NYC Restaurants Need Funding, Alcohol To-Go to Stay Afloat: Trade Group
Restaurants are pushing Albany to move on two items promised in Gov. Kathy Hochul’s State of the State address that will bring financial relief to the pandemic-scarred industry: relief funding and alcohol to-go.
A recent survey released by the New York State Restaurant Association (NYSRA) found that 93 percent of restaurants across the state reported seeing a decline in demand for indoor seating thanks to the omicron variant, with 86 percent of operators reporting that business conditions are worse now than they were three months ago.
Not only is the organization asking legislators to move forward with bills to reinstate alcohol to-go — which has been aggressively fought against by the liquor store lobby.
State regulations temporarily allowing alcohol to-go expired in June 2021 and reviving the former Gov. Andrew Cuomo-era directive has proven difficult.
“It has been nearly two years since we entered this devastating pandemic and still the restaurant industry continues to grasp for consistent aid,” said Melissa Fleischut, CEO of the NYSRA. “The results of this survey are a mere reflection of the restaurants that are suffering with no promise of better days. Actions need to be taken.”
The replenishment of the Restaurant Revitalization Fund (RRF), which helped keep up to 96 percent of restaurants in business thus far in the pandemic, is of critical importance to NYSRA as well.
Up to 335 restaurateurs responded to the recent survey, with 81 percent stating that costs in December 2021 were higher than they were in December 2020. And 95 percent of them who failed to get a federal RRF grant in the last round said a future opportunity would provide the ability to either retain employees or hire employees back.
Funding for RRF ran out in October 2021.
“The legislature will now consider the governor’s proposal in the context of the annual budget negotiations,” a spokesperson for Hochul’s office said in a statement. “Gov. Hochul understands the hospitality industry was and is one of the hardest hit by the pandemic. She will continue to work with the legislature and the alcoholic beverage industry to craft a law to help our businesses get back on their feet and to thrive in their communities.”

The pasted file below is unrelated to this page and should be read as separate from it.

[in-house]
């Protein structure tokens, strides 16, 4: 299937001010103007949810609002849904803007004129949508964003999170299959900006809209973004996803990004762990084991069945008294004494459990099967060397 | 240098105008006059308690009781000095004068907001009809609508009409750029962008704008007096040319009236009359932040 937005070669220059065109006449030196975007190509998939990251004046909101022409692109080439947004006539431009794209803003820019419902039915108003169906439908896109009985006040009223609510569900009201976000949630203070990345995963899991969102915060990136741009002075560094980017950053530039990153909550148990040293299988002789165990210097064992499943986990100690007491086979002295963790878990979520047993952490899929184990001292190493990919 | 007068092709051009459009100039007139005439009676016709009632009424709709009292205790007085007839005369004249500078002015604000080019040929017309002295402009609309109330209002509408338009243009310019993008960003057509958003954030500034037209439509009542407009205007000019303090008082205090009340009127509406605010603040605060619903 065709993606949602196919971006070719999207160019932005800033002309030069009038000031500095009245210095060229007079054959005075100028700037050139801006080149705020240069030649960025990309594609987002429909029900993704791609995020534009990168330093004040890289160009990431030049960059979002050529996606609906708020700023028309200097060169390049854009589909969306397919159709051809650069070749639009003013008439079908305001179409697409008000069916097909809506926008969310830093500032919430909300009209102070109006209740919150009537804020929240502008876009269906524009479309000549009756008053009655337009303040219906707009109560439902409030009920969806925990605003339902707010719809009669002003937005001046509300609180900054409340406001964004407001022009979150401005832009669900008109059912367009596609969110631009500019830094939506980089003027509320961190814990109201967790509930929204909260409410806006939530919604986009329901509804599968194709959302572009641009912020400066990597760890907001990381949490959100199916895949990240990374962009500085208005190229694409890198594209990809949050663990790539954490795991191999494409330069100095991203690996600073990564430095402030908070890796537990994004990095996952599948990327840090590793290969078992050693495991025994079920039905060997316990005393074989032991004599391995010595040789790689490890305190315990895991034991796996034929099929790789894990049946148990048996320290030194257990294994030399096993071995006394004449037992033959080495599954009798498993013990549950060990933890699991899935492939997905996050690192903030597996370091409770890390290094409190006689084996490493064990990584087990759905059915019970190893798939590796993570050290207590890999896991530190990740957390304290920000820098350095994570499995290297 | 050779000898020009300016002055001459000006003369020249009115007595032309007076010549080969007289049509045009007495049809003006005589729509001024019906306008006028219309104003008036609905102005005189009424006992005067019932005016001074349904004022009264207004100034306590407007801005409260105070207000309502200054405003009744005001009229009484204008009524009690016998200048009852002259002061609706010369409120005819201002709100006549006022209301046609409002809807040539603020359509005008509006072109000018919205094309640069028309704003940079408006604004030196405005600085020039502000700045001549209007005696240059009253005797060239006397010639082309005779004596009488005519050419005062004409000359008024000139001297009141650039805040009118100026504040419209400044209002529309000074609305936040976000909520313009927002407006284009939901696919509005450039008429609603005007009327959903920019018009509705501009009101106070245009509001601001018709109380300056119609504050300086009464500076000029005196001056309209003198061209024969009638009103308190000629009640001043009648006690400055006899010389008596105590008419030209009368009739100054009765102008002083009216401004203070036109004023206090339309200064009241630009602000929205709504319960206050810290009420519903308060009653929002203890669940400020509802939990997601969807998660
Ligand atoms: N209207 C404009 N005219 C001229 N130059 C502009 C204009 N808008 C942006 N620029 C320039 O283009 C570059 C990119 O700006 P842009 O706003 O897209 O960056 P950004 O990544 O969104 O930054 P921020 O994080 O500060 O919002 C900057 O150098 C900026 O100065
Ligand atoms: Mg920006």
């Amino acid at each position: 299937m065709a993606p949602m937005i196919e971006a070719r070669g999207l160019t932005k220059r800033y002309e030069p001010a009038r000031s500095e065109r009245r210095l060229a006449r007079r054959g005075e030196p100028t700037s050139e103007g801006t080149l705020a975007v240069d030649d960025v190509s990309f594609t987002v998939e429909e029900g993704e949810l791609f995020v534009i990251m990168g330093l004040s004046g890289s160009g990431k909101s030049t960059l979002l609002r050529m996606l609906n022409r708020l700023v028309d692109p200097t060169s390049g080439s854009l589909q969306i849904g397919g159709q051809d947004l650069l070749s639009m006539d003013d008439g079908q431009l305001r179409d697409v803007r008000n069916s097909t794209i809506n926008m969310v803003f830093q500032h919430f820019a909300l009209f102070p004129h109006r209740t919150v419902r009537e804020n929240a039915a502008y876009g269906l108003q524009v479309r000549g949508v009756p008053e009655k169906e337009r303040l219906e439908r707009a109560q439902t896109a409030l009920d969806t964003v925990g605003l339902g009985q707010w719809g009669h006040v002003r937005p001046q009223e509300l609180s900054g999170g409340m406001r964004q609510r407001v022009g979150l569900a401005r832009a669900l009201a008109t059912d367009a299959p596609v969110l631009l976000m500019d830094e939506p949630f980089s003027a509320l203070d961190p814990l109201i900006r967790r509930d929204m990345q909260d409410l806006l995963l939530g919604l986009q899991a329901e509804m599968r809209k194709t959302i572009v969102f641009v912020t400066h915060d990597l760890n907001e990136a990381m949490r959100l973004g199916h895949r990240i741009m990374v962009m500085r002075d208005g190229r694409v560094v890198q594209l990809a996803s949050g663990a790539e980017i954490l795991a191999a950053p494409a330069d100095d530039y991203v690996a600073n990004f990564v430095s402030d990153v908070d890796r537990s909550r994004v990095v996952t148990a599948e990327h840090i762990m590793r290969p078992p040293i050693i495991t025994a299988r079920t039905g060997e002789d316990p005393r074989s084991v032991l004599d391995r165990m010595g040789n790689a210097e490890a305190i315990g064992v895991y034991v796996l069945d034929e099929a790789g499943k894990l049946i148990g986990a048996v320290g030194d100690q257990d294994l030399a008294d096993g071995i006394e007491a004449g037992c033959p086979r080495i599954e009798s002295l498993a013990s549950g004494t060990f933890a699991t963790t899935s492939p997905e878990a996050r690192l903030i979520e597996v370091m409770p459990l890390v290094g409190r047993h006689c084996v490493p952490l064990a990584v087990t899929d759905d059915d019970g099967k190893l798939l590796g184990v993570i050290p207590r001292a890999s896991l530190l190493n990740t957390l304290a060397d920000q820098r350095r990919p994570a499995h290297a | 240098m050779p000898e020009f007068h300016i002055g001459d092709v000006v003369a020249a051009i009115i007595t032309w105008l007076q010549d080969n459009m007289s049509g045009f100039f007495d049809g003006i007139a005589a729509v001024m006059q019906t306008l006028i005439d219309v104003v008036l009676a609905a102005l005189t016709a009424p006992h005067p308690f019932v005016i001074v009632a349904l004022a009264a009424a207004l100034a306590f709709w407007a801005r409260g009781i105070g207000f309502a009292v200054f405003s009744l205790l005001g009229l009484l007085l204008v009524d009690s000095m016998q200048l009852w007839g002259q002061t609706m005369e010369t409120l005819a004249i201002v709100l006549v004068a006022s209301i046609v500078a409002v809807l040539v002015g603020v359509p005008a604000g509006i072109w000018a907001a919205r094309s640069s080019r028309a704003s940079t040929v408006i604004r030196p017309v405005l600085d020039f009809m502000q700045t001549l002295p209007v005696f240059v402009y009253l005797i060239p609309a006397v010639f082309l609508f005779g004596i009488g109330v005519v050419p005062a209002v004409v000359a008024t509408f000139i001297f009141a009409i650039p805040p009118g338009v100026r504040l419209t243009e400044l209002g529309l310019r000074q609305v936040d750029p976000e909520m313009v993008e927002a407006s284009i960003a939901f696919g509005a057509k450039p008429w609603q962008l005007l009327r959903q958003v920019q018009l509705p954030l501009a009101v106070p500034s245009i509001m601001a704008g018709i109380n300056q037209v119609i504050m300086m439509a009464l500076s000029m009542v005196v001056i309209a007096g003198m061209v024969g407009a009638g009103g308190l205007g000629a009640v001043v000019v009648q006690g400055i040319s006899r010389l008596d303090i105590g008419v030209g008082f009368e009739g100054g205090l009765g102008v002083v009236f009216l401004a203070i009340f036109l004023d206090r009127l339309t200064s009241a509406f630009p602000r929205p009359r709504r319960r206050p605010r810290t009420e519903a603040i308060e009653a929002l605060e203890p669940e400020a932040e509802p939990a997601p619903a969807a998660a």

But while businesses are suffering from the lingering effects of the omicron variant, the bills introduced by Hochul in early January remain under review by committees in both the Senate and the Assembly.
Buttressing the NYSRA’s claim about the importance of this legislation was a separate survey of 700 respondents between May 14 and May 20, 2021.
NYSRA found that 81 percent of respondents in New York City are in favor of alcohol to-go. People on Long Island and Upstate New York were in favor as well, by 79 and 72 percent, respectively. Counties like Nassau, Rockland, Suffolk and Westchester saw 83 percent favorability toward allowing patrons to get booze to-go or delivery.
The legislation would take effect immediately, amending the Alcoholic Beverage Control Law to authorize any business with a retail liquor or wine license for on-premises consumption to be allowed to sell for off-premises consumption on a permanent basis.
The New York State Liquor Authority would be able to adopt rules and regulations for these particular sales, such as imposing limitations on quantity and volume, determining whether or not the purchase of food would be required at the time of alcohol purchase, deciding on hours of sale and whether or not open containers would need to be sealed.
Mark Hallum can be reached at firstname.lastname@example.org.